What to Send to a Funeral Instead of Flowers

by Patrice Lesco

Death is a life-altering event for the survivors. Those who knew the person that passed away and are not part of the family, yet are close to the family, are often perplexed about what to send as an expression of caring at this time of mourning. Funeral flowers are traditional and easy, yet they may not always provide the comfort the sender desires to relay to the family. Therefore, other options may be considered.

Food

Following the death of an individual the family is inundated with tasks that must be accomplished in order to plan for the funeral and this can become overwhelming. Consequently, seeing to the everyday needs of the family, such as preparing food, are often overlooked. It is for this reason that in many cultures and communities people, upon hearing of the death, will begin making simple meals that can be refrigerated or frozen and heated up easily. Foods such as casseroles, soups, stews, homemade breads or cookies will be much appreciated. With a note of sympathy attached, and the knowledge that an individual took the time to care enough to prepare them, those in mourning will know that others are thinking of them.

Letters and Cards

Often there are those that die that are known to an individual, but they are not close to the deceased family. In this case, conveying memorable and wonderful facts about the person that demonstrate personality, generosity or attributes that, when remembered, tend to bring about a smile. If this is the case, sending a card or letter is appropriate. What is important in the personal message of the card or letter is the sentiment that is offered and the individualized memory of the sender that the family will cherish. Many times the cards and letters that are sent are kept and revisited on the anniversary of the individual’s passing–long after flowers have perished.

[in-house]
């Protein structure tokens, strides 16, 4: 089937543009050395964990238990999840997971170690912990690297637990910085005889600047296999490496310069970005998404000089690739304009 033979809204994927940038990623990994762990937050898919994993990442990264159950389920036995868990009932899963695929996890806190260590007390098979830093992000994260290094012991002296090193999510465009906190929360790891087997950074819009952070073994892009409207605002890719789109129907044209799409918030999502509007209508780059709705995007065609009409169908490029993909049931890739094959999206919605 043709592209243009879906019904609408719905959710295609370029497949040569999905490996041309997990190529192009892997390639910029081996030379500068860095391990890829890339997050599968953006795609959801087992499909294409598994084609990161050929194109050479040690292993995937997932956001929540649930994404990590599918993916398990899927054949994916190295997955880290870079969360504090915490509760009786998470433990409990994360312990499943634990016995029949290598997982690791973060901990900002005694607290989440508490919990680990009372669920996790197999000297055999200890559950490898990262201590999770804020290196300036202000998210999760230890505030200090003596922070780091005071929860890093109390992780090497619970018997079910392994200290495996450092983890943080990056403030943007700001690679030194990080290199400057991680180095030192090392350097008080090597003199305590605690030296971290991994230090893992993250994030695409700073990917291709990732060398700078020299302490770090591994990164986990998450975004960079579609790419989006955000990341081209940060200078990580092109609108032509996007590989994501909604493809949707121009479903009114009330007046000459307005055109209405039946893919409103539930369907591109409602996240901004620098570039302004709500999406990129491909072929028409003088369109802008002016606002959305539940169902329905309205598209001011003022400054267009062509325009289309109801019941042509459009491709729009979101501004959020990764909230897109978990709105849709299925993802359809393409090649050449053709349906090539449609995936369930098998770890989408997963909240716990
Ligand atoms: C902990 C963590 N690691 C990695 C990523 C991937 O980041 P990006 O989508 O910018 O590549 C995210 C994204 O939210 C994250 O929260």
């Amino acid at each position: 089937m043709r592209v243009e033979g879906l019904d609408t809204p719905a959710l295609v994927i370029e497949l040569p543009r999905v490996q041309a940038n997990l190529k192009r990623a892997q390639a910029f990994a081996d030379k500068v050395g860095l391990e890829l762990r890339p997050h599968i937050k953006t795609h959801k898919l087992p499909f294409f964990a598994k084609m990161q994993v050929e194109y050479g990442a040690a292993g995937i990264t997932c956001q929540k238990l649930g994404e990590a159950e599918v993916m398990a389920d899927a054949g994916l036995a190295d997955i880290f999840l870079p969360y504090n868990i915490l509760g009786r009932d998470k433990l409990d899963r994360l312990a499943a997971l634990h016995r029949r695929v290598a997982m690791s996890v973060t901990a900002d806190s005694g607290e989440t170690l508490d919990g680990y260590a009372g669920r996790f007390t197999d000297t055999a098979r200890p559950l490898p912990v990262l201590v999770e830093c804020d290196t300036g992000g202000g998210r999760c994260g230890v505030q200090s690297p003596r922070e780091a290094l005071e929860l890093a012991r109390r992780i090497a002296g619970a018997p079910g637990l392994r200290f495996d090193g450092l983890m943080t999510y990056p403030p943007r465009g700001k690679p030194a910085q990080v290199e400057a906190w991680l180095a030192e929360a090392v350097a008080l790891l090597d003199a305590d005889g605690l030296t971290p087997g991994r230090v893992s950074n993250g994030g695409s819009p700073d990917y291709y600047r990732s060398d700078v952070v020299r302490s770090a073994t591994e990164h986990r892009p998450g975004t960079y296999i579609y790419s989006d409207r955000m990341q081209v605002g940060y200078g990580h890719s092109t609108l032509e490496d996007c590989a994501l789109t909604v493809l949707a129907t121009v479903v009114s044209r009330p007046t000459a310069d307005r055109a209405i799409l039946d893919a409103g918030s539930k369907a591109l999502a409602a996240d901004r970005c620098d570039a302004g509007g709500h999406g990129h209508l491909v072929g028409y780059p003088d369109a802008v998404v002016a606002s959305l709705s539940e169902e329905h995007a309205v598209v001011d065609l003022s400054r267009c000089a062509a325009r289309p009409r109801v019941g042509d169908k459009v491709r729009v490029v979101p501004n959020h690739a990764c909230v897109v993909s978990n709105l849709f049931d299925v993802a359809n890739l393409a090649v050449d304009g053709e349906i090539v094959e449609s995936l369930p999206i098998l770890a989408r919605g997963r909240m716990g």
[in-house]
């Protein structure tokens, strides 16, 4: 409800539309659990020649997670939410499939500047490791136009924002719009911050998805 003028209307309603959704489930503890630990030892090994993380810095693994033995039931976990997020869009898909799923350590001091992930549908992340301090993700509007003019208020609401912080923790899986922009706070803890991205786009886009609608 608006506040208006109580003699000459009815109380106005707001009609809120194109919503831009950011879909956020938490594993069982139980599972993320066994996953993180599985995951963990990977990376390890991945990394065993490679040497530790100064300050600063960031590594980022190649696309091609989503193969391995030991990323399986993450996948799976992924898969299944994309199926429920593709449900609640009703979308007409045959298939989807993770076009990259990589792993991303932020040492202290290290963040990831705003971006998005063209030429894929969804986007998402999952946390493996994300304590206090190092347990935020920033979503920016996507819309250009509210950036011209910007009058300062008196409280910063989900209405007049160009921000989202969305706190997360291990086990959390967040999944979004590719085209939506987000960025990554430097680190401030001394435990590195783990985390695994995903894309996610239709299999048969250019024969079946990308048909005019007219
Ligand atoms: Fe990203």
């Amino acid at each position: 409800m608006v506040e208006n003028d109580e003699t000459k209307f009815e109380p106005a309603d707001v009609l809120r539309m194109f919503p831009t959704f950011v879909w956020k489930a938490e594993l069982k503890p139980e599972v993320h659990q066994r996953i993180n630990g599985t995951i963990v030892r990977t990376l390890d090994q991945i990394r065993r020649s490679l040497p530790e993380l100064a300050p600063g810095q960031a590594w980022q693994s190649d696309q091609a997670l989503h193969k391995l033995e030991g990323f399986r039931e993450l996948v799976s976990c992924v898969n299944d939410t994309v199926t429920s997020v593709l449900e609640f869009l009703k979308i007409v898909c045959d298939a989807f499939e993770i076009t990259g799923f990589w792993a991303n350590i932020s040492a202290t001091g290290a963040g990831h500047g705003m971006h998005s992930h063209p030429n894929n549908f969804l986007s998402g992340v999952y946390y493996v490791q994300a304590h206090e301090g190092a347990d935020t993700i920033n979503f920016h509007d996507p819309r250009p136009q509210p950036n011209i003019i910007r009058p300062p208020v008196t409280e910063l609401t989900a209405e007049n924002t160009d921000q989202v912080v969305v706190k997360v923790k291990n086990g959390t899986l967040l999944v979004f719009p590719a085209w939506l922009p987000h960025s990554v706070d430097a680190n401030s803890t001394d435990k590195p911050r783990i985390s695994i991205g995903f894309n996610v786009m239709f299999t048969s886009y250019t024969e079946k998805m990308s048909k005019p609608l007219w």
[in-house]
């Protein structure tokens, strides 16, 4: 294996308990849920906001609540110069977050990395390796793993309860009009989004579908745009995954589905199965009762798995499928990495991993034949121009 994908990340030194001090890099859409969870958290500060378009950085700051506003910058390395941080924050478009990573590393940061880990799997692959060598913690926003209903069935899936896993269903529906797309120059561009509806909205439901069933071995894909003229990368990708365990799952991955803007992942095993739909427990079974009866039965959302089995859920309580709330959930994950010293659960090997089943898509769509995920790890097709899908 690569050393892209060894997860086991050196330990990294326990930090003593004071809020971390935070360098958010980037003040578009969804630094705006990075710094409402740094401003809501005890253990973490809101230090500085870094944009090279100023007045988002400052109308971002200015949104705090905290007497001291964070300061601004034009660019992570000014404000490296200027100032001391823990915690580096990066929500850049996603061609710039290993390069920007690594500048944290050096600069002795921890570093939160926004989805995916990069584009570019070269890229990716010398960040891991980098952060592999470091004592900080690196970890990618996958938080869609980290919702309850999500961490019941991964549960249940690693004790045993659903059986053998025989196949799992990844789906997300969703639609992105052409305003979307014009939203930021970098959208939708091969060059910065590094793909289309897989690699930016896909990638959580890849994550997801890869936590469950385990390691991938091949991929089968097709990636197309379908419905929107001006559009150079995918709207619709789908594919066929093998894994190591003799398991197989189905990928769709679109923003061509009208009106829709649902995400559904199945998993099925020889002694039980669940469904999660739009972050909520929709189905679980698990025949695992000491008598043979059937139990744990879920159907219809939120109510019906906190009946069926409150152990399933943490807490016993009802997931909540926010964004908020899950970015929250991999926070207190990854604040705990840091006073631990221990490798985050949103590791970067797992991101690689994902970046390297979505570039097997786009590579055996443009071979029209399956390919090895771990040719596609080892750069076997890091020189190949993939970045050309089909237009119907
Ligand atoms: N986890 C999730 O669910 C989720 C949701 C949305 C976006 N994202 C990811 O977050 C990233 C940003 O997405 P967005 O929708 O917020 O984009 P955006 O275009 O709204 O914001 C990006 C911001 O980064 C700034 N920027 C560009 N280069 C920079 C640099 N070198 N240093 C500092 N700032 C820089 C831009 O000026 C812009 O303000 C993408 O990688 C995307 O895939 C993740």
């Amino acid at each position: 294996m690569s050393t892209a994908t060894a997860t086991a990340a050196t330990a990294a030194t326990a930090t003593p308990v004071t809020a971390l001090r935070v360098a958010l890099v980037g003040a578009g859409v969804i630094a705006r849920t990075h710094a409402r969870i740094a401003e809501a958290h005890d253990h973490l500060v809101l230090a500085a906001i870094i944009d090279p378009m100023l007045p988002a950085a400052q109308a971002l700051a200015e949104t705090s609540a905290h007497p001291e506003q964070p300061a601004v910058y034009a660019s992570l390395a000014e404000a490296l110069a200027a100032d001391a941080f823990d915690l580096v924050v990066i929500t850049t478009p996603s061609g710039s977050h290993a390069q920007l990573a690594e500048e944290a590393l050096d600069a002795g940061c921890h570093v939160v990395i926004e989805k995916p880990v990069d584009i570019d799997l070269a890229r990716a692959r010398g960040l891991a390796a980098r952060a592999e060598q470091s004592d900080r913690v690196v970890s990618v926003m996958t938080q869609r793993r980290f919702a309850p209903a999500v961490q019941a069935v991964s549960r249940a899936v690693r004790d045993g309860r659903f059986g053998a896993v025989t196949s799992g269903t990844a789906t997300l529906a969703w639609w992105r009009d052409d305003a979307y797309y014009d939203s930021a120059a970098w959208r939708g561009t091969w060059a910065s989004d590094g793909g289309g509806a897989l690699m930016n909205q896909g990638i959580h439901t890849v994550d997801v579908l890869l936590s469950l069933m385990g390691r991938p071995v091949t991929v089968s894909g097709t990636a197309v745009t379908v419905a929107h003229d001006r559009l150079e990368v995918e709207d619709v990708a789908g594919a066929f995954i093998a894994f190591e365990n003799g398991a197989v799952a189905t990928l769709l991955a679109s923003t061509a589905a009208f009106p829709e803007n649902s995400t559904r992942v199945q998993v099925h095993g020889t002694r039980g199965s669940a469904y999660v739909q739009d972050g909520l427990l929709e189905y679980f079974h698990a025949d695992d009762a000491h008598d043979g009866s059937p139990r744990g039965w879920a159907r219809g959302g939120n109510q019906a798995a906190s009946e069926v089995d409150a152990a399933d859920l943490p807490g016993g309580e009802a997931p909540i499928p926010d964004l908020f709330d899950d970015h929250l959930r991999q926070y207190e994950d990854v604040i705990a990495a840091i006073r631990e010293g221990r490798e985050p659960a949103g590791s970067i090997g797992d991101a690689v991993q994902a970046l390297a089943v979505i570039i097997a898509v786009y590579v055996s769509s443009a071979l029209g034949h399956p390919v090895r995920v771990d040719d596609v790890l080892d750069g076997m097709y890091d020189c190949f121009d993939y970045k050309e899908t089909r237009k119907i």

Memorial Donations

Memorial donations are also an alternative to sending flowers. Memorial donations can be made to the family, the funeral home, a charitable organization, or to a specific account. The family will typically specify the type of memorial donations they desire in lieu of flowers. Memorial donations may be requested to assist with the costs of the funeral, the expenses of the family during this time, or to aid in supplementing the absence of the family’s income if the deceased provided part of that amount. They may also be requested in the name of the deceased for contributing to a specific charity or cause that the person has supported. In many instances a memorial donation can be made in the name of the individual to aid in disaster relief, build a landmark, or support a community organization such as a school or hospital.

Resources

About the Author

Patrice Lesco has been a writer since 2001. Also a certified teacher, she writes for newspapers, magazines, books, theater and film. Lesco holds a Master of Fine Arts in theater from Michigan State University, as well as a Bachelor of Science in education and theater from Methodist College.

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